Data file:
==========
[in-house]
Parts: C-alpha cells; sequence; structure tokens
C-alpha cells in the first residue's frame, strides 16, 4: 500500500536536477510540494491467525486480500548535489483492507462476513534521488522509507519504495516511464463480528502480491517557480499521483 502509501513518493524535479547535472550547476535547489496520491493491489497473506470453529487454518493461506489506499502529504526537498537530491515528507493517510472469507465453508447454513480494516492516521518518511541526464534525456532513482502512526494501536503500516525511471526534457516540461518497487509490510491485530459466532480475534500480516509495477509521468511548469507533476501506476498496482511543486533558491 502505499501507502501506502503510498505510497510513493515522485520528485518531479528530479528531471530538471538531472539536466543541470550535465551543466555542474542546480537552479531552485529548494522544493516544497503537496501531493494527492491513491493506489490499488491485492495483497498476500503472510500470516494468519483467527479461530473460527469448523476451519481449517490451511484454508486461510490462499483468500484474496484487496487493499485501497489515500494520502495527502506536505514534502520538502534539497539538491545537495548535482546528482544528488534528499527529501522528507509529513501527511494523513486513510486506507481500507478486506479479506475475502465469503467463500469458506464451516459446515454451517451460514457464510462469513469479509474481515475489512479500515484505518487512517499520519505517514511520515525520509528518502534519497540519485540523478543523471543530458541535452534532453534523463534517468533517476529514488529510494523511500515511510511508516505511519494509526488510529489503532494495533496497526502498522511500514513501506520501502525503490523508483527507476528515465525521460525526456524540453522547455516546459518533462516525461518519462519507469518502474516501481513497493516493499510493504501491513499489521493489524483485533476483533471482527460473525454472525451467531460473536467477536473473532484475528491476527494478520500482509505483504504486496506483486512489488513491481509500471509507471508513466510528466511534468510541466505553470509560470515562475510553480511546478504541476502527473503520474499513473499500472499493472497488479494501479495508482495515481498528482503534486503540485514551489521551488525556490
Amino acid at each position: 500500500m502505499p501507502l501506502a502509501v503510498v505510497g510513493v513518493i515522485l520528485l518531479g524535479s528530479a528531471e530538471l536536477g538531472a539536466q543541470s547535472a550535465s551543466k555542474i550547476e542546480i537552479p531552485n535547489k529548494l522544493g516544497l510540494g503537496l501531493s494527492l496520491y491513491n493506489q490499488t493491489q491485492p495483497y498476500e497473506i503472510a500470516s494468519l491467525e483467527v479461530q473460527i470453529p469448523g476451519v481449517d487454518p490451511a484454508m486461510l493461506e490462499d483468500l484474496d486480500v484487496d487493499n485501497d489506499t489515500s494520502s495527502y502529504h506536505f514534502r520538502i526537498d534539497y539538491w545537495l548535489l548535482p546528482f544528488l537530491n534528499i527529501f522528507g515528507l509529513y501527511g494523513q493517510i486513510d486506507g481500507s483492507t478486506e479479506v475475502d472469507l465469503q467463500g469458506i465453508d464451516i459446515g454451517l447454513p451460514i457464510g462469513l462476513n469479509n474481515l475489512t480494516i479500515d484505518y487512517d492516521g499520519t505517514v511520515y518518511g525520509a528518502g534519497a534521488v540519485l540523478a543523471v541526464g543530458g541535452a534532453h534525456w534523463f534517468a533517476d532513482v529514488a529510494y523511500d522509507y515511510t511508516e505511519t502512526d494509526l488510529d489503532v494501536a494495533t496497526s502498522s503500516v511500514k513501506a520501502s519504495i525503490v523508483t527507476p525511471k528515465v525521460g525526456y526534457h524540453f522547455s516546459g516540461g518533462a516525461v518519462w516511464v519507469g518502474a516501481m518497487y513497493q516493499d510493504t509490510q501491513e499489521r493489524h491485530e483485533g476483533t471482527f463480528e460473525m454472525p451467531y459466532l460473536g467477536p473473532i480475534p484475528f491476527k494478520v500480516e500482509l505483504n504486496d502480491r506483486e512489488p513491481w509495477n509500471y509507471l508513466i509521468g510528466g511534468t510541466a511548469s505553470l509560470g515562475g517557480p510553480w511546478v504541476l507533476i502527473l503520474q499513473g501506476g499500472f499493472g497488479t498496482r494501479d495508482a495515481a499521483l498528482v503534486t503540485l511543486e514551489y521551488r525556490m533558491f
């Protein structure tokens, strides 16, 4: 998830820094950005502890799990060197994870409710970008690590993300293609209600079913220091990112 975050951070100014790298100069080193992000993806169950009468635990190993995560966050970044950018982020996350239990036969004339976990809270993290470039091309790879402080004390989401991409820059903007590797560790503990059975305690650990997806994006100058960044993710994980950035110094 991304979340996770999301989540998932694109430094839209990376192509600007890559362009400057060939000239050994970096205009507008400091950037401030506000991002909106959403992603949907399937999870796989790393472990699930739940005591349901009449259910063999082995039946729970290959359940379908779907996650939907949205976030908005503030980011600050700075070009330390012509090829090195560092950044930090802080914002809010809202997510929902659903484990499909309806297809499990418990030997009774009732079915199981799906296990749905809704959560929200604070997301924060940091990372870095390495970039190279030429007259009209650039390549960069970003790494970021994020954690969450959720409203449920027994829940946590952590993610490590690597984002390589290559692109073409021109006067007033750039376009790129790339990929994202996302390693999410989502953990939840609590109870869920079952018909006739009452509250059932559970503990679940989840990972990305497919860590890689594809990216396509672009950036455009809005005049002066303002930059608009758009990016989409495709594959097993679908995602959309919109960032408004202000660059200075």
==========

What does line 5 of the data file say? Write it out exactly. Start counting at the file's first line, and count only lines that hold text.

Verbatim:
């Protein structure tokens, strides 16, 4: 998830820094950005502890799990060197994870409710970008690590993300293609209600079913220091990112 975050951070100014790298100069080193992000993806169950009468635990190993995560966050970044950018982020996350239990036969004339976990809270993290470039091309790879402080004390989401991409820059903007590797560790503990059975305690650990997806994006100058960044993710994980950035110094 991304979340996770999301989540998932694109430094839209990376192509600007890559362009400057060939000239050994970096205009507008400091950037401030506000991002909106959403992603949907399937999870796989790393472990699930739940005591349901009449259910063999082995039946729970290959359940379908779907996650939907949205976030908005503030980011600050700075070009330390012509090829090195560092950044930090802080914002809010809202997510929902659903484990499909309806297809499990418990030997009774009732079915199981799906296990749905809704959560929200604070997301924060940091990372870095390495970039190279030429007259009209650039390549960069970003790494970021994020954690969450959720409203449920027994829940946590952590993610490590690597984002390589290559692109073409021109006067007033750039376009790129790339990929994202996302390693999410989502953990939840609590109870869920079952018909006739009452509250059932559970503990679940989840990972990305497919860590890689594809990216396509672009950036455009809005005049002066303002930059608009758009990016989409495709594959097993679908995602959309919109960032408004202000660059200075």